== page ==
Moodle Penetration Testing

From MoodleDocs

This is information for people who want to performing a penetration test of their Moodle instance as well as information for pen testers.

Preparing for a penetration test

Set debugging to normal

Either turn off all debugging which can disclose stacktraces etc, or show the pentesters how this can be toggled.

Setup the environment like production

Sometimes a dedicated pentest environment is setup and it is setup more like a dev / uat / stage environment which might have things like debugging on (see above). Generally a pentest env should mirror a production configuration to avoid wasting pentesters time.


Common non-issues

There are a number of things which pen testers often flag as issues which are more just the way Moodle works and are often misunderstood.

XSS risks and capabilities

Moodle has a fine grained capabilities and roles system for providing access control to the whole system. Various capabilities inherently have an XSS risk, for instance an admin setting which allows an admin to inject arbitrary html and js into the sites header or footer. This is both known, and should be considered a feature and not a bug. So the presence of an XSS risk in itself is not a new or unknown issue.

However if a pentest finds that actions can be taken which expose an XSS risk, AND that the test user has NOT been granted capabilities that grant them an explicit XSS risk, then there is a real issue and either the XSS risk should be closed, or it should be disclosed in the definition of that capability.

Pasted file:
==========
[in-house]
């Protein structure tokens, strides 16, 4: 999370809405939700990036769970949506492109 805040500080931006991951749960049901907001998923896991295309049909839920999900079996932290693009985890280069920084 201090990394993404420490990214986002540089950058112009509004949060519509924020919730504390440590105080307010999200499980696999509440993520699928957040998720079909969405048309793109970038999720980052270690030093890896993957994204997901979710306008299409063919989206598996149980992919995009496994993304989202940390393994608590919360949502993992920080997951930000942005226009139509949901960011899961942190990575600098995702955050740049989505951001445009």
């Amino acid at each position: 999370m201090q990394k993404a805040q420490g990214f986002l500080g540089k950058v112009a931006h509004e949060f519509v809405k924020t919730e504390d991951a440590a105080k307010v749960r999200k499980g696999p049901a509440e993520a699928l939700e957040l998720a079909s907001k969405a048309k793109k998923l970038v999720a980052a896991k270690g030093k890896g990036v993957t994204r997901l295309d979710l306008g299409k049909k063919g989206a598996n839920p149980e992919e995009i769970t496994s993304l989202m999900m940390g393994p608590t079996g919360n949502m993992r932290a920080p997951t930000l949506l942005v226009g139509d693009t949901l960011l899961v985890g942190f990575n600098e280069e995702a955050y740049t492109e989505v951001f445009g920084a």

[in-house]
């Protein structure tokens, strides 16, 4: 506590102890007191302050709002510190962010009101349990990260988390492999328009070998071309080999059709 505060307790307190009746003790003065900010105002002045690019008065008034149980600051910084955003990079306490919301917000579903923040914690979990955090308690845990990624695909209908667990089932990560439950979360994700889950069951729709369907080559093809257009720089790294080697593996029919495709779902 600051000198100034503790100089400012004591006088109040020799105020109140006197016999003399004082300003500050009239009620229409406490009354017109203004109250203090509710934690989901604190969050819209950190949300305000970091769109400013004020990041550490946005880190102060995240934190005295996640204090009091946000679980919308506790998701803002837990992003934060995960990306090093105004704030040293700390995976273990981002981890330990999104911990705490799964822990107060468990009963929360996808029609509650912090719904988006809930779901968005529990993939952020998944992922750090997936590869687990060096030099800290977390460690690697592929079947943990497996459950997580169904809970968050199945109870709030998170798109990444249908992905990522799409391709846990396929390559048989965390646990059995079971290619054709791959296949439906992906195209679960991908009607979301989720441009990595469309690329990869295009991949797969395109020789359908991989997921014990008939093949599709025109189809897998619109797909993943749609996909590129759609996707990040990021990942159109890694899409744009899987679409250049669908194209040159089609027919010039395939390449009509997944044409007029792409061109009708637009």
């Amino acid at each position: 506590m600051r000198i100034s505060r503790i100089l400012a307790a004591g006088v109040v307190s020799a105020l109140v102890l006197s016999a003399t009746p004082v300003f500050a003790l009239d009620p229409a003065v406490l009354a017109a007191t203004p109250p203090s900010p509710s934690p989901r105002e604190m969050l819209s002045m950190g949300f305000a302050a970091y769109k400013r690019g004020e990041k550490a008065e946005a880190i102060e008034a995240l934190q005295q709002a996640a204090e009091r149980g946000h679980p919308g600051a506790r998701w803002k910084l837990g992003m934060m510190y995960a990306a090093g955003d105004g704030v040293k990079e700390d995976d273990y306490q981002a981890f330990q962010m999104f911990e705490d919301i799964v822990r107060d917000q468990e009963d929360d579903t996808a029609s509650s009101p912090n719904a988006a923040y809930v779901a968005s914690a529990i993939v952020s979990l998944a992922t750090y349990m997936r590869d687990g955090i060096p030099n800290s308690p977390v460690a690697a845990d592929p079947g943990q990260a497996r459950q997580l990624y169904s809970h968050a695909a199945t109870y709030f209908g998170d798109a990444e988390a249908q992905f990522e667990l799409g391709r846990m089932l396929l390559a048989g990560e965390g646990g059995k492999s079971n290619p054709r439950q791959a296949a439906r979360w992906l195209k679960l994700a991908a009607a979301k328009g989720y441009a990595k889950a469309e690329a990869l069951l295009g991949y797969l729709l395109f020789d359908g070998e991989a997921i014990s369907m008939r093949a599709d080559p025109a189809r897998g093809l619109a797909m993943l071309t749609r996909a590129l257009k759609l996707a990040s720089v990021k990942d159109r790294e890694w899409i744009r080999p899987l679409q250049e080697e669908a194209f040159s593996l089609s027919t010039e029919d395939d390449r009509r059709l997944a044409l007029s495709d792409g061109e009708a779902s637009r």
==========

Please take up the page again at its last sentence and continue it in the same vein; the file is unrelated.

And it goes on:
The most trivial example would be the ability to edit 'site:config' which has the RISK_XSS:

    'moodle/site:config' => array(
        'riskbitmask' => RISK_SPAM | RISK_PERSONAL | RISK_XSS | RISK_CONFIG | RISK_DATALOSS,
        'captype' => 'write',
        'contextlevel' => CONTEXT_SYSTEM,
        'archetypes' => array(
        )

https://github.com/moodle/moodle/blob/master/lib/db/access.php#L58-L60

See also: https://docs.moodle.org/310/en/Roles_and_permissions

sesskey param is a CSRF token

Many pentests highlight the use of the ?sesskey=xxx http param as an issue because it leaks to session id. The moodle session is stored in a normal cookie, and the 'sesskey' is actually instead a somewhat poorly named CSRF token param.

https://docs.moodle.org/dev/Security:Cross-site_request_forgery#Session_key